Academic journal article NBER Reporter

Matsudaira

Academic journal article NBER Reporter

Matsudaira

Article excerpt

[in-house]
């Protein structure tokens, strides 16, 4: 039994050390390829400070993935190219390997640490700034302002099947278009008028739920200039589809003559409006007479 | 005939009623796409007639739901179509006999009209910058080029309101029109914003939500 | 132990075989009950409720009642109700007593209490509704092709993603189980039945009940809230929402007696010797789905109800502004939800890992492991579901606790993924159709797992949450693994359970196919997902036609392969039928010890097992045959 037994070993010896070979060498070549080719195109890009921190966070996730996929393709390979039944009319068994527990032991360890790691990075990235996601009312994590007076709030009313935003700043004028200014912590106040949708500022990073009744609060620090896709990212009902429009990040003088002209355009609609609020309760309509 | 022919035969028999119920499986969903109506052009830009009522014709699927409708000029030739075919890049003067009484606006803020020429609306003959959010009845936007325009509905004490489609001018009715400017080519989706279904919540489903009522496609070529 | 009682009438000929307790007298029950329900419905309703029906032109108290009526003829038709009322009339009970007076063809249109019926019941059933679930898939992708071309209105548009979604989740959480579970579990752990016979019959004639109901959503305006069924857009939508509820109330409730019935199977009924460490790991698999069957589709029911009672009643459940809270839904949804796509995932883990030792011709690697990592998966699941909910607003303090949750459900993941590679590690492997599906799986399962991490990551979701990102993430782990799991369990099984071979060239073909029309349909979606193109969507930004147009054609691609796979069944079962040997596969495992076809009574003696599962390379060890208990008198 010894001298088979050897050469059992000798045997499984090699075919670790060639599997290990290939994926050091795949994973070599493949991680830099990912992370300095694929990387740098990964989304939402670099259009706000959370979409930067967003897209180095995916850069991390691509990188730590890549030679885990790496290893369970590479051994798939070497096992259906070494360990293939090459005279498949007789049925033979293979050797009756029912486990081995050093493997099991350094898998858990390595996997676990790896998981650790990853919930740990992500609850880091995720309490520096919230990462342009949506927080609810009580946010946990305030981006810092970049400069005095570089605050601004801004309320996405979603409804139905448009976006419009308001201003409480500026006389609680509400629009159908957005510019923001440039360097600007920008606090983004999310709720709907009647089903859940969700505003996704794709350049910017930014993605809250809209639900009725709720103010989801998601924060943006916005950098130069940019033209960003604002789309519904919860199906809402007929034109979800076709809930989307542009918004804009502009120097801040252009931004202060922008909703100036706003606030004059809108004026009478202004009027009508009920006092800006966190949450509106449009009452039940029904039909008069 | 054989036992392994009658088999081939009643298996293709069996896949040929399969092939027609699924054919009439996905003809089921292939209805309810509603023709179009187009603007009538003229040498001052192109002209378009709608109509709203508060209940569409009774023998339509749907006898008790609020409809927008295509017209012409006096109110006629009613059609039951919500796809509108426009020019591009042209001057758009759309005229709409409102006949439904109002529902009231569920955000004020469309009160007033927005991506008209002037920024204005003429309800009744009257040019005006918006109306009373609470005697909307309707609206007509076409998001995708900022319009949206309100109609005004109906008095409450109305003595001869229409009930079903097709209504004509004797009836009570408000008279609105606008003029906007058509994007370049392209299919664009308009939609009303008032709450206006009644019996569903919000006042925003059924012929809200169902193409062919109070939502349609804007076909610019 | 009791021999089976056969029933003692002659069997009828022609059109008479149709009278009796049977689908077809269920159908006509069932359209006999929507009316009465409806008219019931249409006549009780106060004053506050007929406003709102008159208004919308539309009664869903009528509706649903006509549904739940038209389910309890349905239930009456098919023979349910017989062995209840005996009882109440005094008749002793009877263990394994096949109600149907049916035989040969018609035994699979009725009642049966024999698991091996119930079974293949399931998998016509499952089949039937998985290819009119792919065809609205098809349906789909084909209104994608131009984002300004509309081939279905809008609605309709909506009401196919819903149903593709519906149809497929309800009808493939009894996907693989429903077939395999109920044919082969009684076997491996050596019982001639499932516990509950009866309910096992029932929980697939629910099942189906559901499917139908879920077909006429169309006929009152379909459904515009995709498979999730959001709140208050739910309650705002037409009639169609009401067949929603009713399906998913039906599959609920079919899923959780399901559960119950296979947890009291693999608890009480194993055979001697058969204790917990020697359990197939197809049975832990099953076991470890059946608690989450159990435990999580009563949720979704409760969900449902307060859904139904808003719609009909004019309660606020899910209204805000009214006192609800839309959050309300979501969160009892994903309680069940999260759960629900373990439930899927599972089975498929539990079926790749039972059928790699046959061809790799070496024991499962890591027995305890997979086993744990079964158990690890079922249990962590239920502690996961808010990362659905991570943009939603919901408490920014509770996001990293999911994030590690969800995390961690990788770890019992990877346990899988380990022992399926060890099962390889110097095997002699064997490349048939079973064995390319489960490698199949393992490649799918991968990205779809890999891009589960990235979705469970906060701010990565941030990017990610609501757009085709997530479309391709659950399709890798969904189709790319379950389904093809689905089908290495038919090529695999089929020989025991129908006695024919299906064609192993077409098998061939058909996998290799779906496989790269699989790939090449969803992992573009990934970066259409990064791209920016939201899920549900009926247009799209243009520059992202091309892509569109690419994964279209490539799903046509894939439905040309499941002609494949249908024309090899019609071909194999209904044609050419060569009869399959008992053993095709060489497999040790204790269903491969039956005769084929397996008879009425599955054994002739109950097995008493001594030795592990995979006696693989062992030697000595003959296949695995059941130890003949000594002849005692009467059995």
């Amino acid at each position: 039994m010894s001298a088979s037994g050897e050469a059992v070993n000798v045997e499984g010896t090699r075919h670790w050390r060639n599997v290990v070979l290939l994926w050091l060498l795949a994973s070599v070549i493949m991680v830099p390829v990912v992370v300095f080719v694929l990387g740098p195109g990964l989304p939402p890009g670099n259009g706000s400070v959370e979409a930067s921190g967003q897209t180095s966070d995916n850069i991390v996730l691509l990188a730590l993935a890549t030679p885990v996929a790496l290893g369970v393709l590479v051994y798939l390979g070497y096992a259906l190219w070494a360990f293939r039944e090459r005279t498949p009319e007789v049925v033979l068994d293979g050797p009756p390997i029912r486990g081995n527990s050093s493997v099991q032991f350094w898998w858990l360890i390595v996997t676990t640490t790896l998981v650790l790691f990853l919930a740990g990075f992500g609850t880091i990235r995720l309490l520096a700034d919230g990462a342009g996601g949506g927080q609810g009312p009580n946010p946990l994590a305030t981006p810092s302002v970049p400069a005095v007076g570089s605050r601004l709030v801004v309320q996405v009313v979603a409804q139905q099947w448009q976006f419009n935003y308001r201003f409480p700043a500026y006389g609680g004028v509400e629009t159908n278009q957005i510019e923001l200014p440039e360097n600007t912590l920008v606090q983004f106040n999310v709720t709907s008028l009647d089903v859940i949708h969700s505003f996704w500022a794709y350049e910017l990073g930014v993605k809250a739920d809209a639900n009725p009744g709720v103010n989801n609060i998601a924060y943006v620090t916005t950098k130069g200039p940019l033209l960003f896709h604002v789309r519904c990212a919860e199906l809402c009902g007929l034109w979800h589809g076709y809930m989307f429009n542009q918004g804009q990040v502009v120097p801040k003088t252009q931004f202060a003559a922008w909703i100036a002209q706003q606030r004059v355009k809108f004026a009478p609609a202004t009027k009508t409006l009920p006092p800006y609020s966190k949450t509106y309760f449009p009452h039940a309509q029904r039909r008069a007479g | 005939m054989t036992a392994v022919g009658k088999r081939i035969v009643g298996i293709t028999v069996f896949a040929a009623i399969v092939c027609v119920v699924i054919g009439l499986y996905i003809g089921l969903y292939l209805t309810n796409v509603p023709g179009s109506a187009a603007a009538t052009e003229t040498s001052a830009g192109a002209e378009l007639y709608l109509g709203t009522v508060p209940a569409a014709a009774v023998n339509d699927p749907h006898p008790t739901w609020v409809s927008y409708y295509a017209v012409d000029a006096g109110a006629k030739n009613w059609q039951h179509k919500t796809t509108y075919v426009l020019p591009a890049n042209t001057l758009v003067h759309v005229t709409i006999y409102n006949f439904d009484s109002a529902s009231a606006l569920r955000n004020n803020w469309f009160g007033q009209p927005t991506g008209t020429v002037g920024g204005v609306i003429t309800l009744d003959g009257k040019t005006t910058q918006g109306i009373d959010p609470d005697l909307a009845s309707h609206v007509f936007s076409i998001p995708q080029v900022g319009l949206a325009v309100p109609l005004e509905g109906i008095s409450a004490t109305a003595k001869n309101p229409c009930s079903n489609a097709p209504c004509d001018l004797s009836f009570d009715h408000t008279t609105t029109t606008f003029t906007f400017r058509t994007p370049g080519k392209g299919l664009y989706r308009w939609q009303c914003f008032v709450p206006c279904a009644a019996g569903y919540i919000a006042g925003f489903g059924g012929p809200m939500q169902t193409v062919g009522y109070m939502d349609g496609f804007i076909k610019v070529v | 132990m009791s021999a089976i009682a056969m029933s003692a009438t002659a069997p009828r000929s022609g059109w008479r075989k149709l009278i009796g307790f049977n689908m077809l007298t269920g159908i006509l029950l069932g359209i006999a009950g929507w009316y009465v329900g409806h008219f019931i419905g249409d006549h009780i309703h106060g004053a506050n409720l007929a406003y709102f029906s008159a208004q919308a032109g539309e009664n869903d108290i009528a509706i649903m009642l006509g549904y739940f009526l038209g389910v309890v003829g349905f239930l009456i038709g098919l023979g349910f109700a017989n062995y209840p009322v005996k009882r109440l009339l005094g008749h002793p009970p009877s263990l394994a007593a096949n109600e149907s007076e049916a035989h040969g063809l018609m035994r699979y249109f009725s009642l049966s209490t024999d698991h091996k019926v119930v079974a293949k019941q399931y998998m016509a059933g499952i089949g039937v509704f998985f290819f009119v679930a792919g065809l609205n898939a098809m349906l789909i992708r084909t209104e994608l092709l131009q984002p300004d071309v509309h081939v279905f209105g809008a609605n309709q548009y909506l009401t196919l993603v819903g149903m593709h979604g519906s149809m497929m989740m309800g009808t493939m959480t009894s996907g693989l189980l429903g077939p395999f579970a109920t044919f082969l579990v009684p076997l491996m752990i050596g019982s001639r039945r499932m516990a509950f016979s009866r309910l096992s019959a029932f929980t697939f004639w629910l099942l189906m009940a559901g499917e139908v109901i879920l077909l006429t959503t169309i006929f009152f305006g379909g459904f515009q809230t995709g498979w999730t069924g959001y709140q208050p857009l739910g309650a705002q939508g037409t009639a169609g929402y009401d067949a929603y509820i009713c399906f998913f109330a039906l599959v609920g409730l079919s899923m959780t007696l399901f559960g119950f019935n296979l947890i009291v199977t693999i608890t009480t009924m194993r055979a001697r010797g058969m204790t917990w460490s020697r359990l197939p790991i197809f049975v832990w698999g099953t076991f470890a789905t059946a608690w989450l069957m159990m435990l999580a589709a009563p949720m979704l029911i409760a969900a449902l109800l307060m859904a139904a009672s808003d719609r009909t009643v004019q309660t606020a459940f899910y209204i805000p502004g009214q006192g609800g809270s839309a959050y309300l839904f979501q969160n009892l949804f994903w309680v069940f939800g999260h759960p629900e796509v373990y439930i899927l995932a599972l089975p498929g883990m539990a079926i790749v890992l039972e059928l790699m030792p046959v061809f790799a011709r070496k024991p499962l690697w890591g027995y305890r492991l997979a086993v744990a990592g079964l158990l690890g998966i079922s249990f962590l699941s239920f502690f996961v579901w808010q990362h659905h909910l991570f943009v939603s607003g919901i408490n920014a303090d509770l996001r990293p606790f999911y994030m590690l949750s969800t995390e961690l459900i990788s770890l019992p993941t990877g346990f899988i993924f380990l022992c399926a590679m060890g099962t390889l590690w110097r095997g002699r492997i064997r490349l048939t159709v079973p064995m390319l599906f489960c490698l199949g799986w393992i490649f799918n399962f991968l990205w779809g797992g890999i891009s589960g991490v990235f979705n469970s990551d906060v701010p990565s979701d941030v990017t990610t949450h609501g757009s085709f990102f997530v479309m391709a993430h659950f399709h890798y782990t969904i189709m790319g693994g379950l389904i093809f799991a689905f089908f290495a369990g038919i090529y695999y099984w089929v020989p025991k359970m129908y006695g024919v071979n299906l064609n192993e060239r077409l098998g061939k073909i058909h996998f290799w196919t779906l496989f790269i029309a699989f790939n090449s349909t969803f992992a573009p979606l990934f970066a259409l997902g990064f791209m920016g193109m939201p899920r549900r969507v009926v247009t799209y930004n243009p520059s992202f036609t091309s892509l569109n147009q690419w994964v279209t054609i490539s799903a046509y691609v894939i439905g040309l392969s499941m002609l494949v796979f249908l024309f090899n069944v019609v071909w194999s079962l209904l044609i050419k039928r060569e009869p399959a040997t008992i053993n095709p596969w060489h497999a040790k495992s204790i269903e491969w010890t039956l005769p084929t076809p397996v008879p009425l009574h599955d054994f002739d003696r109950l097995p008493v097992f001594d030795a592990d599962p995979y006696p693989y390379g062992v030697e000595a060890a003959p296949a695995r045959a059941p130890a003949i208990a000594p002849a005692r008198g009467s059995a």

In recent years, the role of bilingual education as the dominant pedagogy for teaching immigrant students has been challenged by federal and state policy reforms. Critics of bilingual education contend that bilingual programs hinder achievement by reducing incentives to learn English and by trapping students in classrooms with low-performing peers. Proponents argue that learning occurs most rapidly when students master concepts in their native language first, and therefore that bilingual education programs promote achievement. To distinguish between these competing views, Matsudaira exploits quasi-random assignment of students to bilingual and mainstream (English-immersion) classes generated by discontinuous program eligibility rules in a large urban school district. In the District, eligibility for bilingual programs is determined by a test of English proficiency: students scoring below a preset threshold level are eligible for bilingual classes; students scoring above this threshold are not eligible. Using information on achievement and program participation from a large administrative dataset, Matsudaira compares students scoring just below and just above this threshold for several years following the proficiency test. …

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